Don't be awkward

Awkward sentences are a problem that's difficult to correct. How does a reviewer or proofreader suggest corrections when it's necessary to first interpret what was written? Reviewers, however skilled, aren't mind readers. In these situations, it's best to email the writer and ask them to clarify, otherwise, you may offer useless advice.

Variation is the key to a good story. Use repetition sparingly, and avoid overusing the same words or phrases. While repeated words add to or convey meaning on a sentence-by-sentence basis, they typically detract from the story as a whole. Try to use synonyms when you find a word or phrase being used too frequently; use repetition only when it adds to the piece. If just about everything in the story is being referred to as shadowy, try other words like hazy or shady or dim. If paragraph after paragraph starts with words ending in -ing, if most of the sentences begin with “He said”, there's probably not much you can do in the way of synonyms. Instead, you'll want to restructure your paragraphs to avoid a repetitive pattern.

Many writers write run-on sentences. If the subject matter can be divided into two separate sentences but is written as one to show a closer relationship, use a semicolon, not a comma. If both parts of a sentence are incomplete sentences (independent clauses) rephrase it to allow for the use of a semicolon. The converse of this is that some writers are so intent on avoiding run-ons, that they create fragmented sentences. Sometimes a longer sentence is necessary. There are instances when a fragmented sentence can be used, but if you're a new writer or weak in knowledge of grammar, hold off on using fragments until you get a better feel for writing. Try to get a sense of when to use a comma, period, or semicolon by reading aloud. If it sounds unnatural to say the subject matter in one sentence, use a period or semicolon.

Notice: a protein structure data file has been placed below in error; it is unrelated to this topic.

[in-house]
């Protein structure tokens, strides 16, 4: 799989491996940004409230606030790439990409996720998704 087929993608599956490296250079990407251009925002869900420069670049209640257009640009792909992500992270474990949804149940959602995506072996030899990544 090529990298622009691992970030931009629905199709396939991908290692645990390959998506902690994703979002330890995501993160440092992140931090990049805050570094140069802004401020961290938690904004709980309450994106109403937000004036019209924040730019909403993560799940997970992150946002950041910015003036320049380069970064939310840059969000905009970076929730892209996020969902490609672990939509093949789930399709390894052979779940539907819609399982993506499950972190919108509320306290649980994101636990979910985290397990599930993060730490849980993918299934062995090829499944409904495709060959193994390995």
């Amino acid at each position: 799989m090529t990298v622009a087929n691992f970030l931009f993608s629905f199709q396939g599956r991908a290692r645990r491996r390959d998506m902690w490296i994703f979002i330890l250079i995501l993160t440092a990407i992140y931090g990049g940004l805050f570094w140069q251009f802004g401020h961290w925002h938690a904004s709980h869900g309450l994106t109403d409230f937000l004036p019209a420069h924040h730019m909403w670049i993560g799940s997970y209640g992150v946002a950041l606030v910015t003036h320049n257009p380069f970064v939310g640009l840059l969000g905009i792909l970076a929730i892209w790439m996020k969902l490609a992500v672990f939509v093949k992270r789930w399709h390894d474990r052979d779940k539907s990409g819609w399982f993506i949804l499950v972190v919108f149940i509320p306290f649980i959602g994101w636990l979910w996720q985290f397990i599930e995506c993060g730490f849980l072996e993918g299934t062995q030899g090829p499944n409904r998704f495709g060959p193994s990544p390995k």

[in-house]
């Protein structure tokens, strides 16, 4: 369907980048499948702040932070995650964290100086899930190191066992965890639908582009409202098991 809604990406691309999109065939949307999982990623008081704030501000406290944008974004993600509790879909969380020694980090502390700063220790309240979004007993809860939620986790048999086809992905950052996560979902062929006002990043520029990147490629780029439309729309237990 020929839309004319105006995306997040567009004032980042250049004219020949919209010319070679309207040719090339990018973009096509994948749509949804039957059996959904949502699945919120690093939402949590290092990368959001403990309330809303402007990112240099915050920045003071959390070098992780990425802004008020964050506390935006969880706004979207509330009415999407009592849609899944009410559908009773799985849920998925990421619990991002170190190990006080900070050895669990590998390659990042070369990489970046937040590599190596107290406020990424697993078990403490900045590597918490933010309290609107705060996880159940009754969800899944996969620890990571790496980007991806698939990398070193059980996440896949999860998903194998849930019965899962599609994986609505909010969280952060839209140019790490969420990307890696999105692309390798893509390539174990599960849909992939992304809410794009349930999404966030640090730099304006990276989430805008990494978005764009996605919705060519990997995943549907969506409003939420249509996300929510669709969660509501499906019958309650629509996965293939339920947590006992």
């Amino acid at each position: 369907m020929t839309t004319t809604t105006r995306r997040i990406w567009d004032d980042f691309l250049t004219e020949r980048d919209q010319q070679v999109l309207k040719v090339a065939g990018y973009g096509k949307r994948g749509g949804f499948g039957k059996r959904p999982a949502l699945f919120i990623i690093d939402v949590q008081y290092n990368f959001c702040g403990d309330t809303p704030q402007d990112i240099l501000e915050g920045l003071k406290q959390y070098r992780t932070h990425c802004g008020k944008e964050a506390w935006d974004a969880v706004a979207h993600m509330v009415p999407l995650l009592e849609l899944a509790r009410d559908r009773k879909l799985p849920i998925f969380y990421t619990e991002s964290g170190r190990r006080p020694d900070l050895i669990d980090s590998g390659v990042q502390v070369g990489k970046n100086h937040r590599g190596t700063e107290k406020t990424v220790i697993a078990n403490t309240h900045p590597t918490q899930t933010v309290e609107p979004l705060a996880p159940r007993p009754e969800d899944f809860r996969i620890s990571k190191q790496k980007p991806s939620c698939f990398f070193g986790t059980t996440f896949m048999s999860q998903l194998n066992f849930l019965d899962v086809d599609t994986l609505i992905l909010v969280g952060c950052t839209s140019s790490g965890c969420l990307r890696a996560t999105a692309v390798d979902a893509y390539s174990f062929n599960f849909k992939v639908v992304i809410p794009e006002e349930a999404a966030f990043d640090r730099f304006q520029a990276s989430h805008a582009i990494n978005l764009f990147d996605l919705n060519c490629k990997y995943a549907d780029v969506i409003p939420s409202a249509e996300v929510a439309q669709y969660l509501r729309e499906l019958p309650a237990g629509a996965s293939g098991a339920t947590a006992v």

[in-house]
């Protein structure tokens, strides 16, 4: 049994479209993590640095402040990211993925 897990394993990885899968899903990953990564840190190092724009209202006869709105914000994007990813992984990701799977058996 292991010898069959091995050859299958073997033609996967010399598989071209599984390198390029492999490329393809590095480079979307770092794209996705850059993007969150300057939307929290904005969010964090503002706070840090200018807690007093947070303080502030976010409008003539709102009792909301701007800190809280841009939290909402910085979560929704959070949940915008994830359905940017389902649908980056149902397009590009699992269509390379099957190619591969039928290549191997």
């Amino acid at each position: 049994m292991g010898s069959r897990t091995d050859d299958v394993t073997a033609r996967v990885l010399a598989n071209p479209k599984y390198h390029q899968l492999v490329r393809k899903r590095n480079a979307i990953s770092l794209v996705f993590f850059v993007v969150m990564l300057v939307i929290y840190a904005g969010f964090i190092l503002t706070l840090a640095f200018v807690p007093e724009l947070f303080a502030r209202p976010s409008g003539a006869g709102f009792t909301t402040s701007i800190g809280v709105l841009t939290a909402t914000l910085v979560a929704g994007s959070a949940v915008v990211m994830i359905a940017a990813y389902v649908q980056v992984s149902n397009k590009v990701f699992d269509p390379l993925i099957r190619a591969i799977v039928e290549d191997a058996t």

Avoid afterthoughts whenever possible. Example of an afterthought: "I walked down the stairs, thinking it was dark."  This should be written as "I walked down the stairs into the darkness" or "It was dark as I walked down the stairs" or "I walked into a dark stairwell." Unless the subject matter at the end of a sentence is meant to be an afterthought, write it as part of the original thought.  An example of an acceptable afterthought is: "I asked myself why, and then I understood." The understanding comes after the questioning and that's what makes it a legitimate afterthought. (Note, do not confuse a non sequitur with an afterthought. A non sequitur is a conclusion or statement that does not logically follow from the previous argument or statement. Since an afterthought, as a conclusion, can follow a statement either logically or illogically, an afterthought isn't always a non sequitur.

When I posted my first story, I read it over at least a dozen times to edit out all the mistakes. Yet even after all that review work, another writer still caught mistakes I missed. This is why proofreading your own work is so important. Every mistake you catch is one less for your reviewers to find. If, as a set of fresh eyes, your reviewers are not distracted by obvious mistakes, they'll be able to focus on important corrections and advice.  (The practice will minimize mistakes in the future.) When proofing your own work, don't do it every 3 seconds. Read x amount before checking your own work. Write first then edit. You may not catch every single mistake—and I assure you if you write enough you won't—but that doesn't negate the value of proofreading. Read enough published books and you'll find mistakes. Mistakes are unavoidable but keep at them. The more you let them slip the more likely they are to occur.

Grammatical rules that tend to trip writers up

This section originally included often confused words. While knowing the difference between often confused words is important, they are not practical for a fundamental approach to writing and reviewing. Instead, I've included a link to a collection of these words. Feel free to follow the link provided to know the differences between what I refer to as tricky words. "Invalid Item